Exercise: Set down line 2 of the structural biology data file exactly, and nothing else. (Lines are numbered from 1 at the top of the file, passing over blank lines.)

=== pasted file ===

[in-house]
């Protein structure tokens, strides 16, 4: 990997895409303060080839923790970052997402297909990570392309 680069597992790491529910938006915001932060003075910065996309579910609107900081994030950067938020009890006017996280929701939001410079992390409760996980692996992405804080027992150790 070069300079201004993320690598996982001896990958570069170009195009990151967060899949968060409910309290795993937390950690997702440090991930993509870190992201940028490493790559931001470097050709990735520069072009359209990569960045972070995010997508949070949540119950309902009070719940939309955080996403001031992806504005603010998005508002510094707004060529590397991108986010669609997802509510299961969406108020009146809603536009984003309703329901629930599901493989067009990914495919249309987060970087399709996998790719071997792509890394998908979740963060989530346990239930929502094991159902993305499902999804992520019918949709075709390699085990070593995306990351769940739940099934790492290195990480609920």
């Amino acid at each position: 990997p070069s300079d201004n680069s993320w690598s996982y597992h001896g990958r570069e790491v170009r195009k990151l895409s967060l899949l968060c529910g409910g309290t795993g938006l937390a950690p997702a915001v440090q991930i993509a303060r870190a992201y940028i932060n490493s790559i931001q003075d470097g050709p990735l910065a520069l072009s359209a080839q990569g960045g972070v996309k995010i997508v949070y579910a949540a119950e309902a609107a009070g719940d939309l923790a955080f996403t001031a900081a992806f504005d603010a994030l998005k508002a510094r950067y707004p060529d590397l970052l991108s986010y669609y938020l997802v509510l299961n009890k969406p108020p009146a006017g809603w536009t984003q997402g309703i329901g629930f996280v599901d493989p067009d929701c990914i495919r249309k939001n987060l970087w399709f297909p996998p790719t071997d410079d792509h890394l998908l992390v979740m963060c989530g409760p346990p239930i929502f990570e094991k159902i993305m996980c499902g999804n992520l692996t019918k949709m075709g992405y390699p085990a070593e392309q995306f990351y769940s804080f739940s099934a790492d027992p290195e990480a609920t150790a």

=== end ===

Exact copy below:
């Protein structure tokens, strides 16, 4: 990997895409303060080839923790970052997402297909990570392309 680069597992790491529910938006915001932060003075910065996309579910609107900081994030950067938020009890006017996280929701939001410079992390409760996980692996992405804080027992150790 070069300079201004993320690598996982001896990958570069170009195009990151967060899949968060409910309290795993937390950690997702440090991930993509870190992201940028490493790559931001470097050709990735520069072009359209990569960045972070995010997508949070949540119950309902009070719940939309955080996403001031992806504005603010998005508002510094707004060529590397991108986010669609997802509510299961969406108020009146809603536009984003309703329901629930599901493989067009990914495919249309987060970087399709996998790719071997792509890394998908979740963060989530346990239930929502094991159902993305499902999804992520019918949709075709390699085990070593995306990351769940739940099934790492290195990480609920």